Railways Pt. 3



Hello everyone and welcome to History of the Great War Premium episode 13. This episode is our third on the topic of railways during the war and this episode will focus strictly on one railway project, although it is a big one. This project is the Berlin to Baghdad railway which was a joint project by Germany and the Ottoman Empire both before and during the war. In fairness it was not a project to build a railway from Berlin to Baghdad, because the railways from Berlin to Constantinople already existed. Instead it was a project to build a railway from Istanbul to Baghdad and then onto Basra on the Person Gulf. This was a large undertaking that would have to deal with the problematic terrain and the uncertain political situations in the Middle Eastern deserts at this time in history. However there were big upsides for both parties participating in construction. For Germany they had several benefits, or objectives, when pouring the amount of money they did into construction. The first was that it would provide them a direct route for Middle Eastern oil to find its way to central Europe. This would keep it off the seas, and thereby keep it away from the Royal Navy which was sure to play havoc with any oceanic shipping in the case of a war. The second reason was that it would simply allow Germany to play a larger role in the Eastern Asian trade routes. This railway would allow them to siphon off a good amount of the trade that went on British ships, and also some German ships around the Cape of Good Hope or through the Suez Canal. This would have economic benefits for both German businesses but also the Ottoman empire. The third reason for German was to simply solidify their presence in the Ottoman Empire and in the Middle East. This was something that had been growing in the decades before the war, and the railway was seen as a logical next step in the process. For the Ottomans they would definitely be benefiting out of the deal, if they could pull it off economically. By getting economic backing from the Germans the Ottomans were able to possible complete this huge project that they never would have been able to by themselves. If it could have been completed, and without the war starting. It could have greatly increased their influence in the parts of the empire far from Istanbul, which were under the growing influence of the British Empire. While this all could have worked out so well, in the end it would be a long and expensive process which would fail. However the story behind the failure of this huge engineering project, hampered as it was by international and internal politics and geographical realities makes for an interesting story.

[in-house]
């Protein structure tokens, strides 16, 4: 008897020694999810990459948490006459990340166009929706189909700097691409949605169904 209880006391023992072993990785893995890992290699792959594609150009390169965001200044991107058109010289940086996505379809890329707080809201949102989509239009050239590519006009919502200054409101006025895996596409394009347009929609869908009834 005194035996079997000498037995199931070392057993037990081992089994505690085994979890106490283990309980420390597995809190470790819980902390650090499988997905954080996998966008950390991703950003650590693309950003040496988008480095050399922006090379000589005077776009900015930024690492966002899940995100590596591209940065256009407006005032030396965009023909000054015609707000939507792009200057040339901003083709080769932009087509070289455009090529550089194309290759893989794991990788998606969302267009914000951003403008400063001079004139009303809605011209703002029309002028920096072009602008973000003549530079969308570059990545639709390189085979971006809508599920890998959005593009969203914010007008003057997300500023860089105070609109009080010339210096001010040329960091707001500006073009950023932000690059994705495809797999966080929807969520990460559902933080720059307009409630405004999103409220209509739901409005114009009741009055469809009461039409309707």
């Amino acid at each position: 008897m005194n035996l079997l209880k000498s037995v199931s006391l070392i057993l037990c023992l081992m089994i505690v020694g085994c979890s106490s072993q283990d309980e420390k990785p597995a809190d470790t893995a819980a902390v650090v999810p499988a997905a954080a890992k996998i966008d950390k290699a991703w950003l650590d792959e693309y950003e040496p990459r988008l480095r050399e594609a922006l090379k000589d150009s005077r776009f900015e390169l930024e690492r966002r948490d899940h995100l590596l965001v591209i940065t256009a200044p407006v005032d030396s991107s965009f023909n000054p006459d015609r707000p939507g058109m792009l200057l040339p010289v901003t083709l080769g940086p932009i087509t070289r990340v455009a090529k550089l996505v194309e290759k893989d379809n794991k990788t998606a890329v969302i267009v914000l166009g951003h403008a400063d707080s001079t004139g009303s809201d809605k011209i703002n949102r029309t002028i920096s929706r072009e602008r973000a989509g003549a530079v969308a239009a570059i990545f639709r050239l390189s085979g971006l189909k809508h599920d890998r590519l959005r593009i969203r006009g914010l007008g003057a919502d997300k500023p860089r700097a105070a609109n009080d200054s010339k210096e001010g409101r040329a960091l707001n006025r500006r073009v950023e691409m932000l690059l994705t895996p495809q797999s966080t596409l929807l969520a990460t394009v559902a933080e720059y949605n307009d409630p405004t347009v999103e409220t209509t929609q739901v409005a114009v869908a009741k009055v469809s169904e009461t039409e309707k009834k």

It is impossible to tell the story of the project without also discussing international reaction to it, so that is where we will start. The entire situation was only possible to begin with because of how the other powerful countries of Europe had treated the Ottomans in the decades before the war. For the British, after 1882 and their invasion of Egypt their relationship between London and Constantinople had soured greatly, this was just amplified by the continued growth of British power in the Persian Gulf. For the French the tension had grown while Paris had been continuing to buddy up to Russia. They believed that this was the only way to stand against Germany, but from the Ottoman perspective they knew that this meant that the French would be forced to support Russia’s desire for conquests in the Black Sea, and of their capital itself. All of these actions gave the Germans the easy door to getting to Ottomans on their side because in reality they just had not other option, especially when it came to getting help against Russian territorial desires. When it became known to the other countries that the Germans and Ottomans were beginning work on the railway the British were gravely concerned that this would effect their economic leadership in the Persian Gulf, the Russians were greatly concerned anything good happened for the Ottomans and the French were gravely concerned anytime anything good happened for Germany. They all believed that this would help the two countries, and they could not know the difficulties that they would have trying to make it happen and there were both economic and military concerns if they should pull it off. On the economic side there was a serious concern about the railway taking trade away from the British, especially the trade into Central, Eastern, and Northern Europe which had previously been serviced through the Suez canal. On the military side the railroad would provide several benefits to both Germany and the Ottomans. As we have already mentioned the availability of oil for Germany would be great for them but it would also give the Ottomans greatly increased ability to move troops and material throughout their empire. In 1914 the Ottoman Empire based in Constantinope was only barely connected with all of its holdings in the Middle East. There were huge tracts of desert that made it difficult to exert any real power over the Persian Gulf areas, as seen in the fact that the British in many ways had more real power on the Gulf than the Ottomans in 1914. In our previous podcasts we have discussed how this made it difficult for the Ottomans to fully utilize these areas, and their populations for the war, well the railway might have helped rectify that situation at least a little bit. This was also a problem in the Levant, although less so due to the lower geographical distance. A railway would allow the Ottomans to project power far better from the capital and this would play a role in determining the course that the rails would take, even when it did not make as much sense from an engineering perspective. One key concern was to keep the rails away from the Mediterranean out of fear that if a war was started with pretty much anybody it would be too easy to sever the rail links using sea based invasions. Instead they would be routed through eastern Anatolia which was much more difficult but would give the Sultan the ability to quickly move troops to these region to deal with either an Armenian rebellion, which was always a concern, or perhaps more importantly to meet a Russian invasion through the Caucasus. All of these benefits were a concern for all three nations because they all had their eyes on some piece of the Ottoman empire, if not strictly to capture and colonize then at least to influence and control in a post Ottoman world which everybody was predicting to happen at some point in the near future.